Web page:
ALL ABOUT CHUTNEY!
Long ago, Indians of old understood that cooking fruits and vegetables makes it possible to preserve them longer. In the past, ingredients were placed in jars, which were then exposed to the sun to ferment and preserve the contents. And so, chutney was born! The chutney tradition – adapted and popularized by British officers arriving from tours of duty in India – travelled to the United Kingdom. And the rest is history.
Preparation and storage
The most popular type of chutney is probably the mango, but chutney can also be made with peaches, plums, figs and other fruits. Vegetables such as tomatoes, eggplants and zucchini are ripe to be added to the mix. By adding seasonings like pepper, spices, sweeteners or vinegar (or all of the above!), you can create your own chutney to suit your tastes using what you have on hand in your kitchen.
During cooking, add a little sugar and an acidic ingredient such as vinegar or lemon juice to help with the preservation process. Canning chutney is the ideal anti-waste way to use damaged or overripe fruits and vegetables. Like jam, chutney keeps for a long time. It's also a multi-purpose condiment! Just be sure to use rigorous canning methods to ensure the preserved foods are safe to eat. Left uncanned, chutney will keep for about 2 weeks in the refrigerator.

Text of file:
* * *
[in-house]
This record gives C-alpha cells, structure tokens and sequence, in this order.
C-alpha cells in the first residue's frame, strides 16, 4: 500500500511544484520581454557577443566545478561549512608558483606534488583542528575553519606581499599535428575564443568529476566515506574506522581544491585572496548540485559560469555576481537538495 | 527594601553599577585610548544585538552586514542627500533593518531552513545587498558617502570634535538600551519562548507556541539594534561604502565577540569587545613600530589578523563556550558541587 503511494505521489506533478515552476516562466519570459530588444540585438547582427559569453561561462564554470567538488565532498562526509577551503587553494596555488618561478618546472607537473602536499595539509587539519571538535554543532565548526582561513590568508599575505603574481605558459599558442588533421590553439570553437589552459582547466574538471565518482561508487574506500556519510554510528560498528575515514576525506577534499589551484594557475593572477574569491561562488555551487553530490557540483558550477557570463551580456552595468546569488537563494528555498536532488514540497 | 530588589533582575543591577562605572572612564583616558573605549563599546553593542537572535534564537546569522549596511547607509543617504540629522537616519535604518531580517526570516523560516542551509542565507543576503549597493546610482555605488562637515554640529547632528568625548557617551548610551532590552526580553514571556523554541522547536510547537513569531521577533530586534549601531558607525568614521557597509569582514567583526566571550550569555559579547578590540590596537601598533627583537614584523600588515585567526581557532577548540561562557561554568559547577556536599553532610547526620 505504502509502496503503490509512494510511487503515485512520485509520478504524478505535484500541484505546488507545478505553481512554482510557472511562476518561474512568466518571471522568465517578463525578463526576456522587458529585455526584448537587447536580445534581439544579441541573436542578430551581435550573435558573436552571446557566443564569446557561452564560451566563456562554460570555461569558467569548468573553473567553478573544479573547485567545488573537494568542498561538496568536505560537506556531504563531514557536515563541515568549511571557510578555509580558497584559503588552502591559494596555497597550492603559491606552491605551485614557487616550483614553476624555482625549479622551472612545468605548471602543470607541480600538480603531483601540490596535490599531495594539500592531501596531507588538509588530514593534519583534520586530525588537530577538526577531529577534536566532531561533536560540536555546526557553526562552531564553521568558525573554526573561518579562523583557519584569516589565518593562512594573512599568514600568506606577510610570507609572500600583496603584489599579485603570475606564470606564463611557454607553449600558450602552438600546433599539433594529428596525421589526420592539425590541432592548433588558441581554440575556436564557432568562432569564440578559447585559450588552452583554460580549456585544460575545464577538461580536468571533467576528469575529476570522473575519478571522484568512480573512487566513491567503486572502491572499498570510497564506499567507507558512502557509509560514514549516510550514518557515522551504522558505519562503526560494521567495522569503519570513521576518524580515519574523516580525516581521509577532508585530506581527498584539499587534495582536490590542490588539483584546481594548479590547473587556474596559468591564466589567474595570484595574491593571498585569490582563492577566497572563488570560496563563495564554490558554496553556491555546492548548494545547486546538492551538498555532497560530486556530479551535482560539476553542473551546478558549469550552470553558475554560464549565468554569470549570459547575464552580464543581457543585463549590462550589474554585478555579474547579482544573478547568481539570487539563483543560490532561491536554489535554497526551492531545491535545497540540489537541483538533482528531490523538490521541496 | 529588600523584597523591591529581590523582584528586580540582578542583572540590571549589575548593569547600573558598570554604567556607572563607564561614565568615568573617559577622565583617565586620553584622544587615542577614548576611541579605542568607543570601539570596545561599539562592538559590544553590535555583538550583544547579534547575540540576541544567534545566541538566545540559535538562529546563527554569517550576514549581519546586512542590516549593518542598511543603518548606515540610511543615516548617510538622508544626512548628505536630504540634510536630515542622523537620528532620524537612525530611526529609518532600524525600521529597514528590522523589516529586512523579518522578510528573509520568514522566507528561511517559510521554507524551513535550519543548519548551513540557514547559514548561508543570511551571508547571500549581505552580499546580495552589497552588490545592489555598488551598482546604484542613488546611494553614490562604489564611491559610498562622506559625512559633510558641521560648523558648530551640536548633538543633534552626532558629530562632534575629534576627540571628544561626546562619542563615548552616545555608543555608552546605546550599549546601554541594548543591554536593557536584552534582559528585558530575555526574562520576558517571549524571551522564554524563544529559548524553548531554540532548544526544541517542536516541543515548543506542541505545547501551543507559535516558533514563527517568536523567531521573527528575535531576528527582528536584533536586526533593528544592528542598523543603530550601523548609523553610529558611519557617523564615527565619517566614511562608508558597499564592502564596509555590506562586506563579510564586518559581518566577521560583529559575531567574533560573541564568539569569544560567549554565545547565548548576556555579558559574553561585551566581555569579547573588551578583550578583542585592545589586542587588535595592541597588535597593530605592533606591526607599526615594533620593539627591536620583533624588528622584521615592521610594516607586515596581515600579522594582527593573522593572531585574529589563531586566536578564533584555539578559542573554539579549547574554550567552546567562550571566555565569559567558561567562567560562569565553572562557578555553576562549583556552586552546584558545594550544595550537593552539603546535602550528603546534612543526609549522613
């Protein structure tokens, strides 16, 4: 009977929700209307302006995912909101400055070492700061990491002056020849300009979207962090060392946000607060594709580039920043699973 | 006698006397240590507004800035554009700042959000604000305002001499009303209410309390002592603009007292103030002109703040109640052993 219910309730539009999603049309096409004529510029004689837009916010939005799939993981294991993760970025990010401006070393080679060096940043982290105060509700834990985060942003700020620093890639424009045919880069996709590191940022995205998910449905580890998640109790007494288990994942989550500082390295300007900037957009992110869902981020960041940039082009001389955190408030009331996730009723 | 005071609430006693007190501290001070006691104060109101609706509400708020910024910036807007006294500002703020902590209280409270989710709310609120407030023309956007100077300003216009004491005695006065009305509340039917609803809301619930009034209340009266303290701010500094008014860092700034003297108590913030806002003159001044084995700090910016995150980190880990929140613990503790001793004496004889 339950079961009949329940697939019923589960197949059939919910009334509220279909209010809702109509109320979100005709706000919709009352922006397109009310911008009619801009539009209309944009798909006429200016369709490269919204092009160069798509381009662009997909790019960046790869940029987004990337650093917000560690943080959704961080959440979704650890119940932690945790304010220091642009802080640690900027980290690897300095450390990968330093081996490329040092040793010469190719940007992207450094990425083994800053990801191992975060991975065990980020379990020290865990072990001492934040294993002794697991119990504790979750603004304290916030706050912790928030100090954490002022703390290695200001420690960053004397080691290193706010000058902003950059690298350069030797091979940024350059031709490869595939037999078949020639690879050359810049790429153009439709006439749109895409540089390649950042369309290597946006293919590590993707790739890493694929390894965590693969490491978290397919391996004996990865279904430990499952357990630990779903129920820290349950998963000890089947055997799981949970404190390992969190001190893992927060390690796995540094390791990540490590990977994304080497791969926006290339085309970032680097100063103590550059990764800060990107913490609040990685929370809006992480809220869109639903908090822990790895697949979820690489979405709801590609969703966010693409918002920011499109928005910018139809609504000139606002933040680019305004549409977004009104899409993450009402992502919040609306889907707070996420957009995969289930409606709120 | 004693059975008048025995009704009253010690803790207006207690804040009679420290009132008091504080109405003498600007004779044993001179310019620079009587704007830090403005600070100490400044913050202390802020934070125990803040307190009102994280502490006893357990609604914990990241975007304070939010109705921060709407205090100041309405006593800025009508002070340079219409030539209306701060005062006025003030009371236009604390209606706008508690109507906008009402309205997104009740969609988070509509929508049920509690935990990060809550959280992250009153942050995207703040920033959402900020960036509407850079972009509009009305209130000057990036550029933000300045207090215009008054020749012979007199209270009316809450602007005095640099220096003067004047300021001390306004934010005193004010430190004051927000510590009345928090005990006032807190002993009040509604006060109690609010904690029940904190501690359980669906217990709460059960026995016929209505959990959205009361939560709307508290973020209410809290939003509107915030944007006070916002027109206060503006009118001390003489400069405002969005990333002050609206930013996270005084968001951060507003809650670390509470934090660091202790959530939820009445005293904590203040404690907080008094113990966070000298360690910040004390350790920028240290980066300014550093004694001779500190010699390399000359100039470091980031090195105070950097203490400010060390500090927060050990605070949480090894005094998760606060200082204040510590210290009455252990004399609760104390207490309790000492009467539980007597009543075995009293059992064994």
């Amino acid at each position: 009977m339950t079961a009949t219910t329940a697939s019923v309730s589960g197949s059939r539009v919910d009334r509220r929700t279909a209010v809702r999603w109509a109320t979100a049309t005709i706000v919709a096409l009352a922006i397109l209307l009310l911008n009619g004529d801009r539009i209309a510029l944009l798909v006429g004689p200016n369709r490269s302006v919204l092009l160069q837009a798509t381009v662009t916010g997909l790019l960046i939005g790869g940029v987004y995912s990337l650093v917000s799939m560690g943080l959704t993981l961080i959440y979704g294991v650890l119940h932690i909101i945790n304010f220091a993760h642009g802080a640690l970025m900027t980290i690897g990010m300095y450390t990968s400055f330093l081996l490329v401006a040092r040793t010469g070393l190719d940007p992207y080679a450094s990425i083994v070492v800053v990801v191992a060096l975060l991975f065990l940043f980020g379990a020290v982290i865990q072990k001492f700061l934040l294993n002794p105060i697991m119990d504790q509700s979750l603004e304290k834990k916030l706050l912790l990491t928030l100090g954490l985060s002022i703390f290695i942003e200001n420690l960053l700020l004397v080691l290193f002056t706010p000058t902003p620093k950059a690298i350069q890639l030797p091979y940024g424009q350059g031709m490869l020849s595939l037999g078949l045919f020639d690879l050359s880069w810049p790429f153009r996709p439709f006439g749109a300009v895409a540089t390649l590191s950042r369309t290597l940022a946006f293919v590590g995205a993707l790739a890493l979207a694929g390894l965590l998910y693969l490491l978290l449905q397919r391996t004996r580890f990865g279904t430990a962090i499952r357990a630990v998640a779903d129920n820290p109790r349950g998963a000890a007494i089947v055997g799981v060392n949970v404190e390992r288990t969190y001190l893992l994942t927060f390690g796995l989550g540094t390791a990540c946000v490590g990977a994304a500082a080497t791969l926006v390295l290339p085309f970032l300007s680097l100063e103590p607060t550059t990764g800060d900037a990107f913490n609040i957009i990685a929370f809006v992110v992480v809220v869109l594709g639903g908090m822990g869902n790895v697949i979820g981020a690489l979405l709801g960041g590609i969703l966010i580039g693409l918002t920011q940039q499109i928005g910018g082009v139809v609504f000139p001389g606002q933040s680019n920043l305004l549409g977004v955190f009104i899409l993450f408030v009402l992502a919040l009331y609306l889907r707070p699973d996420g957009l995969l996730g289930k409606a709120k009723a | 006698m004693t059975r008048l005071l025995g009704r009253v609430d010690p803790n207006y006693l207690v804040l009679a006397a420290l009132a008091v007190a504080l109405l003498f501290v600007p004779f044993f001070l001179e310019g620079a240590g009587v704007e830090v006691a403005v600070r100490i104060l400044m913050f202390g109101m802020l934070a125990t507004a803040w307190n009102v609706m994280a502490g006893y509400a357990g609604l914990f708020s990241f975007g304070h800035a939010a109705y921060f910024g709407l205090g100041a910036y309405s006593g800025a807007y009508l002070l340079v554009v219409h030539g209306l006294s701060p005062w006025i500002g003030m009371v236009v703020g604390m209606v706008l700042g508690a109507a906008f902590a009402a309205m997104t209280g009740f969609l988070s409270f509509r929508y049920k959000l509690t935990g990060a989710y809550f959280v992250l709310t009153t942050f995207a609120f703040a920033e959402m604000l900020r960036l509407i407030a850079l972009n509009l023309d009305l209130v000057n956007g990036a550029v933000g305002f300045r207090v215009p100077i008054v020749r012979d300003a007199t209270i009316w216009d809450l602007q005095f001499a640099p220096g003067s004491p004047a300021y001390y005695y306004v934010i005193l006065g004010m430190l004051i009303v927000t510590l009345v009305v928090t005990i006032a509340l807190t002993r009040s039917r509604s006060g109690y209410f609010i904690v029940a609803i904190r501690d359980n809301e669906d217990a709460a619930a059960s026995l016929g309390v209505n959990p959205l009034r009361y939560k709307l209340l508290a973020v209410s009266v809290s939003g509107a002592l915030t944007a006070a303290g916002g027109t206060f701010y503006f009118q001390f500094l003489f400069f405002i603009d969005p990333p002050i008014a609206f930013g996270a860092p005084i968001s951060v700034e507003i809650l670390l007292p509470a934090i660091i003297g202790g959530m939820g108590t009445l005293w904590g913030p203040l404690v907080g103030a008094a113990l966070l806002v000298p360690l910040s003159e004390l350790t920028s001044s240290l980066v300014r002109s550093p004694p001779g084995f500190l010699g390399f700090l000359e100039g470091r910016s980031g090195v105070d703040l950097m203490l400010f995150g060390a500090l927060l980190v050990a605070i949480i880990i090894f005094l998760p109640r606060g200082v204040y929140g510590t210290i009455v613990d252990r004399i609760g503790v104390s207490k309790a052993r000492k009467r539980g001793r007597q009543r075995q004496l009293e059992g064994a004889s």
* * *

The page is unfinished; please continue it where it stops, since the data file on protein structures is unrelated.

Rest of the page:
A thousand and one ways to enjoy it
Chutney is appropriate for all occasions and can be served cold, warm or hot. Let your imagination run wild.
- Serve it Indian style as an appetizer with light and crispy papadums (or with toasted pita wedges!), or on a nice platter of cheese, olives and Quebec deli meats. Or spread it on a fresh baguette along with goat cheese. All you need to do is uncork a fine bottle of white wine!
- Chutney is an excellent accompaniment to meat, poultry, fish, curry or sandwiches like grilled cheeses and veggie burgers.- It also serves as a refreshing change from other condiments such as ketchup or mustard. Try it on a hot dog!
Tried and tested recipes to try
- Classic and easy peasy mango chutney can be ready in five minutes.
- Cranberry, pear and jalapeno chutney is a tasty sweet and spicy version. According to the season, swap the haskaps with cranberries.
- Apple chutney is a sure thing, especially after the fall picking season.
Here are a few winning flavour combinations to inspire those who like to improvise:
- Haskaps, orange zest and pickled onions
- Figs, balsamic vinegar and rosemary
- Peach, vanilla and ginger
- Strawberries, rhubarb and jalapeno pepper
While you're at it, why not double or triple recipes before canning. Chutney is a great host gift to have on hand (but we'll keep your secret if you keep your jars for your own use). Happy cooking and experimenting!